FROM STAFF REPORTS
The Lower Colorado River Authority handed out more than $111,000 in grants through its Community Development Partnership Program to four Highland Lakes emergency service agencies. The Pedernales Electric Cooperative chipped in on two of the donations.
LCRA and PEC officials made the rounds June 4 to present checks to the Kingsland Volunteer Fire Department, Hoover Valley Fire and Emergency Services, the Cassie Volunteer Fire Department, and the city of Burnet.
LCRA awarded an $18,124 grant to the Kingsland department for a new Jaws of Life extraction tool. The local department is putting $5,000 of its own money toward the purchase.
Fire Chief Danny Stone said the new tool will be battery-powered, replacing 34-year-old hydraulic equipment that lacks the dependability the department needs to serve Kingsland and surrounding communities.
“We have the oldest Jaws of Life in the county, and we respond to fire, rescue, and EMS calls for a large portion of Llano County,” Stone said. “If any part of our current equipment gives us problems, it slows down our ability to respond quickly.”
In Burnet, LCRA officials presented the city’s fire department with a $50,000 check. The money — along with $60,000 from the city — will be used to build a live-fire training tower.
City Manager David Vaughn said Burnet has had to acquire vacant buildings for past live-fire training, so there was never a reliable schedule. Plus, there was no way to control and plan for any hazards the firefighters might encounter.
“Training on a regular basis is incredibly important,” Vaughn said. “You want to make sure you’re putting the firefighters in a position where they can be physically and mentally prepared and think clearly. This is invaluable training.”
LCRA General Manager Phil Wilson said the authority is honored to contribute to a project that will help protect firefighters and the people they serve.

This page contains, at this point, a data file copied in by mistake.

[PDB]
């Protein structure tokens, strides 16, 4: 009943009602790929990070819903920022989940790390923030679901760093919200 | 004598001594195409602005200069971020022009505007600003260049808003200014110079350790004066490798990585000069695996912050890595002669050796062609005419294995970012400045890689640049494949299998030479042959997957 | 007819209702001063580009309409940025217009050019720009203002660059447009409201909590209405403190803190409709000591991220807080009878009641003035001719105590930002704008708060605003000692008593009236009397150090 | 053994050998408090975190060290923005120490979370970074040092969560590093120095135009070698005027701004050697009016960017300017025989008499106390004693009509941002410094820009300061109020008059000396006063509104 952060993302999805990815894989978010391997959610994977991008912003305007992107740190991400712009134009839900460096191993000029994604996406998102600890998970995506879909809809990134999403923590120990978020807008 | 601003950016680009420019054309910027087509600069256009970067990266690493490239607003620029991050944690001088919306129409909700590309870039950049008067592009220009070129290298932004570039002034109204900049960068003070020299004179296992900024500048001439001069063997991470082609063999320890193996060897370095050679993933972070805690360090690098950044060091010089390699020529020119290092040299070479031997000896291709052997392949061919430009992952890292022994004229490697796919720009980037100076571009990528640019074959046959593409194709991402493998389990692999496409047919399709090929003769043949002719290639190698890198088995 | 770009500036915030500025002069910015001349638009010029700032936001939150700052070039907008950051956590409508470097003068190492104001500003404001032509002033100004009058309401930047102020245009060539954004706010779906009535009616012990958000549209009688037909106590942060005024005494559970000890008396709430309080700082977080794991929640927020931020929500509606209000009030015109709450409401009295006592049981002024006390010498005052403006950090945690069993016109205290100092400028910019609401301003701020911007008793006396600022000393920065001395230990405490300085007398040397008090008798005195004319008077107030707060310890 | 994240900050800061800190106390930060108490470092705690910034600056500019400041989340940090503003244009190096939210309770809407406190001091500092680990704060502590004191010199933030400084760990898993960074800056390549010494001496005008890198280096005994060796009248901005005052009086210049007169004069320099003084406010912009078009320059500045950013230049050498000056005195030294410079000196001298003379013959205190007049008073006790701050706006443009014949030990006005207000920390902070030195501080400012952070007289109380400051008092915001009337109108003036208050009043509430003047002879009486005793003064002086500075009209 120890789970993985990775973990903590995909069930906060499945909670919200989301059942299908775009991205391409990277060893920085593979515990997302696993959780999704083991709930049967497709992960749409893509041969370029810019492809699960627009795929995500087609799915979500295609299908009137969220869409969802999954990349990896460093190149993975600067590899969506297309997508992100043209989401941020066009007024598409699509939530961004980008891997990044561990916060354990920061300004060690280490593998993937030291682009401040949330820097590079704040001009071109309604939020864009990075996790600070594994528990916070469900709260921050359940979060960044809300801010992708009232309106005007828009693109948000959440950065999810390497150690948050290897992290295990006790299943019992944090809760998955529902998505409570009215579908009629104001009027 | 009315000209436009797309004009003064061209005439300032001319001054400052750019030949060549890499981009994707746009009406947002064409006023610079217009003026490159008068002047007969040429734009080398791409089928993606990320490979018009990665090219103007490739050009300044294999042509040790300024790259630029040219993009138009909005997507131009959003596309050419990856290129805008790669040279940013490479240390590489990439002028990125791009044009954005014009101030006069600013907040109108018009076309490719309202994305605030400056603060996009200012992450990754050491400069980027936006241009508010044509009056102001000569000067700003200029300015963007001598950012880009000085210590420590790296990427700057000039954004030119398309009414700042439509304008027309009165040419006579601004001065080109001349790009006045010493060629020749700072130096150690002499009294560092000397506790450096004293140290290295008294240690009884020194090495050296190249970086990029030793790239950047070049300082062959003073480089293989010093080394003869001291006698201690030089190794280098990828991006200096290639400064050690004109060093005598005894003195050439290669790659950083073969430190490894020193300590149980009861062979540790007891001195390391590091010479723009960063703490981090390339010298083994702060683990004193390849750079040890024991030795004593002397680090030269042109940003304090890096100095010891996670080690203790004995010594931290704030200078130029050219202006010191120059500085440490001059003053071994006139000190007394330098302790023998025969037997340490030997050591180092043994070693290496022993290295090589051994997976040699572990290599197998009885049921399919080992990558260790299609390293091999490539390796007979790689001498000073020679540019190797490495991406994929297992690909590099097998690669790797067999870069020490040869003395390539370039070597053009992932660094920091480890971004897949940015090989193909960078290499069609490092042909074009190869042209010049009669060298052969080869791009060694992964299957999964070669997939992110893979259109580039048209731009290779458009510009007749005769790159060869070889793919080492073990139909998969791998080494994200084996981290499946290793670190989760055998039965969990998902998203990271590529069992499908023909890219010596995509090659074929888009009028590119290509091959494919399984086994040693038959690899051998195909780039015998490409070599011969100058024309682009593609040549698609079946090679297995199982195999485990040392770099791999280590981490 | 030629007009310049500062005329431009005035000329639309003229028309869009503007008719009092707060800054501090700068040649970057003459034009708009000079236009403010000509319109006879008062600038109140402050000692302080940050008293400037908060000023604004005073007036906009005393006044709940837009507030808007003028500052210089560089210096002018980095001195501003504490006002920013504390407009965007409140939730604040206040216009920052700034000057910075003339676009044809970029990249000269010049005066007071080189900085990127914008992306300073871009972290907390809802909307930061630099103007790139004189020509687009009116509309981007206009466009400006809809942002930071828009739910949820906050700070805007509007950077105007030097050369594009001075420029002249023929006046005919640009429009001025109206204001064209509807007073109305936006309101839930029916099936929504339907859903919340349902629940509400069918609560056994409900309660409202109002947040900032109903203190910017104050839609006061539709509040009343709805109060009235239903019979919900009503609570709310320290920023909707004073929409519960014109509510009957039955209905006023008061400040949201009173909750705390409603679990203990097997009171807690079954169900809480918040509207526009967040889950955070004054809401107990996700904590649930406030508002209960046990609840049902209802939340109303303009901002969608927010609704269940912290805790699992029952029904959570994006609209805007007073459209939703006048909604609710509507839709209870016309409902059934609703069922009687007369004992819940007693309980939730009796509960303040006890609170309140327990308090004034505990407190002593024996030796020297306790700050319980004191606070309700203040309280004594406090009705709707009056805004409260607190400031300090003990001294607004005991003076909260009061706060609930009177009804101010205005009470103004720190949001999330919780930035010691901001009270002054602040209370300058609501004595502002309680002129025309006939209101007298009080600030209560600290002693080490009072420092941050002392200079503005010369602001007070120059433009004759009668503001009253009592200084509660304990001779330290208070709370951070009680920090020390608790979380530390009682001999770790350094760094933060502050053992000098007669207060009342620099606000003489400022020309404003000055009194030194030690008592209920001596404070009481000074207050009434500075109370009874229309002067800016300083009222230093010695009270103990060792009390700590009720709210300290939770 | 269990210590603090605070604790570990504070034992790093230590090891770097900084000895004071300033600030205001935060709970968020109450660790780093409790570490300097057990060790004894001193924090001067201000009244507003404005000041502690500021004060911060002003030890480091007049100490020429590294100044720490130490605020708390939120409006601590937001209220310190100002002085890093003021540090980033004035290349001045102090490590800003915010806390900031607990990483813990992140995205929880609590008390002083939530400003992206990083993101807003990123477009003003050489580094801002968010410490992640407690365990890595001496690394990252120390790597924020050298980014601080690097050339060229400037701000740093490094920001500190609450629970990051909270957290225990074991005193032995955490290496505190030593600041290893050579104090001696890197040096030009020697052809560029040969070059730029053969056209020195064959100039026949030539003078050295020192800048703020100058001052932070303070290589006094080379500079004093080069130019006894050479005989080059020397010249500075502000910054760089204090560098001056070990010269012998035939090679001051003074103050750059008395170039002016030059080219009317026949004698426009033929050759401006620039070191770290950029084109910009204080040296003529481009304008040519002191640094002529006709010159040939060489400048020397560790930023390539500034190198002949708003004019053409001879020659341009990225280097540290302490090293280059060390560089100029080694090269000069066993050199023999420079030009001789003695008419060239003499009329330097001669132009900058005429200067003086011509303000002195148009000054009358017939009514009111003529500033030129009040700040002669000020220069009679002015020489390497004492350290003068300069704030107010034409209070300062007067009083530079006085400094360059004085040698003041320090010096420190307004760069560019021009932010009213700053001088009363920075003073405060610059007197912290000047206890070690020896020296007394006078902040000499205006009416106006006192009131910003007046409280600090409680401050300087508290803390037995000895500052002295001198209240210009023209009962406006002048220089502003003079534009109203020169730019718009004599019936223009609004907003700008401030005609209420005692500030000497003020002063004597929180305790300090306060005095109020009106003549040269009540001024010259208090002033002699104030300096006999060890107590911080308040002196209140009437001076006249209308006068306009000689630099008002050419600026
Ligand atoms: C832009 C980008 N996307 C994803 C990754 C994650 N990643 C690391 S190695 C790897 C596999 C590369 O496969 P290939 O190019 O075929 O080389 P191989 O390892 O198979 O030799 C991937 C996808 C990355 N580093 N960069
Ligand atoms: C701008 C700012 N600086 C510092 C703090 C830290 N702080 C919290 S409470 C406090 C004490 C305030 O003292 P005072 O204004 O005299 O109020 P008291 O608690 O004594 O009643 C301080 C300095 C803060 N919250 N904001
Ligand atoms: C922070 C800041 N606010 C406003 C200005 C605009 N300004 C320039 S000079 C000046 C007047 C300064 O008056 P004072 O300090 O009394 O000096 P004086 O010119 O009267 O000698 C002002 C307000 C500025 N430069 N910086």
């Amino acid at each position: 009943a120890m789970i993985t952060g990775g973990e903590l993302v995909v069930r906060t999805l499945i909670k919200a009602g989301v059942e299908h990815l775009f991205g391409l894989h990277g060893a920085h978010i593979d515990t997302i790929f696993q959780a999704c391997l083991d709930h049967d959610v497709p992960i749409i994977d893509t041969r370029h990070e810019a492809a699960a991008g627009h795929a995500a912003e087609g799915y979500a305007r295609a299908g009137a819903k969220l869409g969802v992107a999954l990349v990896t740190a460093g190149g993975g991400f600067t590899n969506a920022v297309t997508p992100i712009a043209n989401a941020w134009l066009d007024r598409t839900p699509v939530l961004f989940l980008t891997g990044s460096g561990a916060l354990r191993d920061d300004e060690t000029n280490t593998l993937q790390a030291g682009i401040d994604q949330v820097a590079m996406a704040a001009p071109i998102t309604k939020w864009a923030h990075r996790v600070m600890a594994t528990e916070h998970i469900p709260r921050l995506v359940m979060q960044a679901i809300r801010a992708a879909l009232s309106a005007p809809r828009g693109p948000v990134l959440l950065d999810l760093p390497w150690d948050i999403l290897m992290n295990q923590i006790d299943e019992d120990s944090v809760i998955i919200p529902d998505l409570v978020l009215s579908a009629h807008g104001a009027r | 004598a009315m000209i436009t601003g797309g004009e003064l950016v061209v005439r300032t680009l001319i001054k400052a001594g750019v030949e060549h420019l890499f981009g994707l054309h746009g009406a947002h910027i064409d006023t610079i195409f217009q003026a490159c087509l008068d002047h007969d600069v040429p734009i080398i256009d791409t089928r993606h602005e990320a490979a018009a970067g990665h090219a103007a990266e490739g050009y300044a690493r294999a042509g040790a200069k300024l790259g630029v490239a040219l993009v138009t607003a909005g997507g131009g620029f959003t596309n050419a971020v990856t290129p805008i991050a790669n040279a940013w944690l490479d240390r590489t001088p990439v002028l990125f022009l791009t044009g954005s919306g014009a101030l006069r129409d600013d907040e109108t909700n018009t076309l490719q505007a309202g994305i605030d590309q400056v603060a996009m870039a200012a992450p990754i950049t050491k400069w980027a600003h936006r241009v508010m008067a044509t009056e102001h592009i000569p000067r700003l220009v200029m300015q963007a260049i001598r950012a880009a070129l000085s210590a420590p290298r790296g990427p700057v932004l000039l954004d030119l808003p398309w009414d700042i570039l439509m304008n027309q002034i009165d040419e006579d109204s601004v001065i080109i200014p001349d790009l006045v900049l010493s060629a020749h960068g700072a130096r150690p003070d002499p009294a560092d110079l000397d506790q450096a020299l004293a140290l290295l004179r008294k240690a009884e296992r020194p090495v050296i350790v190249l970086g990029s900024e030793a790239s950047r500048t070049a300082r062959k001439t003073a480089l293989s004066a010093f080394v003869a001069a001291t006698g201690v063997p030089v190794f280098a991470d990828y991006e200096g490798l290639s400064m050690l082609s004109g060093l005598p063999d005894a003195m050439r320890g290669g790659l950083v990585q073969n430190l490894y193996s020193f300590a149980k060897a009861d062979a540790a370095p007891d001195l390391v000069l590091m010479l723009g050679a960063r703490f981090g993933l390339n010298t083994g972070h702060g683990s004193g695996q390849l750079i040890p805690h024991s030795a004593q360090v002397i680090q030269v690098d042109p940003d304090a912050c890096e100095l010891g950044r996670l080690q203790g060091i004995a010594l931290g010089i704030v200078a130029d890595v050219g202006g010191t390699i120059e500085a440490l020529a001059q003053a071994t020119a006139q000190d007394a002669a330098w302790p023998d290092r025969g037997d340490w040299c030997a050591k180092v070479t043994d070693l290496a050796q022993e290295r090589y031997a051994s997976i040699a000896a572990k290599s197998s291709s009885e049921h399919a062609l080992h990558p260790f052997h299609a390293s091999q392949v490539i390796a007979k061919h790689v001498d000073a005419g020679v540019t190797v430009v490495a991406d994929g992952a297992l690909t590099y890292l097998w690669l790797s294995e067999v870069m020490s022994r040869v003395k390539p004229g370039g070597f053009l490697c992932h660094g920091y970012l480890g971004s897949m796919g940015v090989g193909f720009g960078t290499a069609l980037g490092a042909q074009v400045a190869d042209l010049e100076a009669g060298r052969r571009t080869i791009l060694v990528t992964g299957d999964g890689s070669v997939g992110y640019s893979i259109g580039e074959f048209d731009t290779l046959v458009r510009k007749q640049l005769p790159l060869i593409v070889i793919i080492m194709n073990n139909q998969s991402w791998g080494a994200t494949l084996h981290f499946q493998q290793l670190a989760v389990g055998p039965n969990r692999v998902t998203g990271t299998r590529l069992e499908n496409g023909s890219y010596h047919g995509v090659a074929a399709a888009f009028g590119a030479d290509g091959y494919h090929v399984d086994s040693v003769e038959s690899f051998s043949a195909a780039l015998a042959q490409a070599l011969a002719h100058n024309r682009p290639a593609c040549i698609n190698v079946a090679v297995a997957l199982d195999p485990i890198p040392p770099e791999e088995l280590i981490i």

“We value safety above all else, and we’re tremendously excited to help the Burnet Fire Department make this facility a reality,” he said. “The project is a great example of the values (that) LCRA and the city of Burnet hold dear.”
PEC joined LCRA in Hoover’s Valley, where officials presented a $23,296 check to Hoover Valley Volunteer Fire and Emergency Services. The money, along with $10,000 in matching contributions, will be used to replace outdated radios with state-of-the-art, hand-held ones.
Though Hoover Valley Fire and EMS serves about 25 square miles of western Burnet County, the coverage area includes Inks Lake and Longhorn Cavern, which together attract more than 270,000 visitors a year.
Fire Chief Joe Schreiber said the department’s current radios have become increasingly unreliable, and the manufacturer no longer supports them.
“Our mission is to serve the area in fire protection, rescue, and other emergency services,” he said. “With our old radios, we truly felt we weren’t able to live up to the full extent of that mission. We will be serving our community much more reliably with these new radios.”
LCRA and PEC again teamed up, this time in Cassie, where they awarded $19,643 in funding to the Cassie Volunteer Fire Department/Burnet County Emergency Services District No. 2 to help purchase a new fire rescue boat. The local department and ESD are matching the funds with $26,643.
Cassie sits along the shores of Lake Buchanan. Currently, when calls come in that require a boat, Cassie VFD must request assistance from other agencies or the Texas Parks and Wildlife Department.
Fire Chief Derrick Curtis said the new fire rescue boat will enhance the response to Inks Lake and the southeast section of Lake Buchanan.
“This rescue boat is vital to our mission to protect the lives of Burnet County citizens and visitors, and thanks to the LCRA and PEC, we’re able to purchase the boat, train with it, and deploy it much sooner than we would have been able to otherwise,” Curtis added. “It absolutely will save lives.”
LCRA’s Wilson said he was glad the water authority could help.
“First responders can’t always get to the site of an emergency by land, and this new rescue boat will let Cassie firefighters respond quickly without having to wait for help from other departments,” he said. “We’re pleased the (Community Development Partnership Program) grant would help add another rescue boat to the area (and) help enhance public safety.”
Applications for the next round of CDPP grants will be accepted July 1-31. Go to the LCRA grant’s webpage for more information.